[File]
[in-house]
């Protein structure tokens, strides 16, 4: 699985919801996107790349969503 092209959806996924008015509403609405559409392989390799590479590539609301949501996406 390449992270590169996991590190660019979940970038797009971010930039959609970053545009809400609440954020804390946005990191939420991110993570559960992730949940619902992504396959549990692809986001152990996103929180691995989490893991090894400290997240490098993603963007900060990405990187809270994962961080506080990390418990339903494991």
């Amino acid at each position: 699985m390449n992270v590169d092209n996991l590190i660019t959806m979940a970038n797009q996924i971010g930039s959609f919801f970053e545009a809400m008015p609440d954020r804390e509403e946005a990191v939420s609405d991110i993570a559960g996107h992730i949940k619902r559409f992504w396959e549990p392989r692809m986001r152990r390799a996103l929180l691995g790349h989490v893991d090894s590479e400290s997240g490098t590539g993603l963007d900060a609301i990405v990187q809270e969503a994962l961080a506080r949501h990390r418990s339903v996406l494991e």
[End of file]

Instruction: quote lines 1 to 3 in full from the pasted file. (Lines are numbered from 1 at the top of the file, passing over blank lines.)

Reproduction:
[in-house]
């Protein structure tokens, strides 16, 4: 699985919801996107790349969503 092209959806996924008015509403609405559409392989390799590479590539609301949501996406 390449992270590169996991590190660019979940970038797009971010930039959609970053545009809400609440954020804390946005990191939420991110993570559960992730949940619902992504396959549990692809986001152990996103929180691995989490893991090894400290997240490098993603963007900060990405990187809270994962961080506080990390418990339903494991």
């Amino acid at each position: 699985m390449n992270v590169d092209n996991l590190i660019t959806m979940a970038n797009q996924i971010g930039s959609f919801f970053e545009a809400m008015p609440d954020r804390e509403e946005a990191v939420s609405d991110i993570a559960g996107h992730i949940k619902r559409f992504w396959e549990p392989r692809m986001r152990r390799a996103l929180l691995g790349h989490v893991d090894s590479e400290s997240g490098t590539g993603l963007d900060a609301i990405v990187q809270e969503a994962l961080a506080r949501h990390r418990s339903v996406l494991e």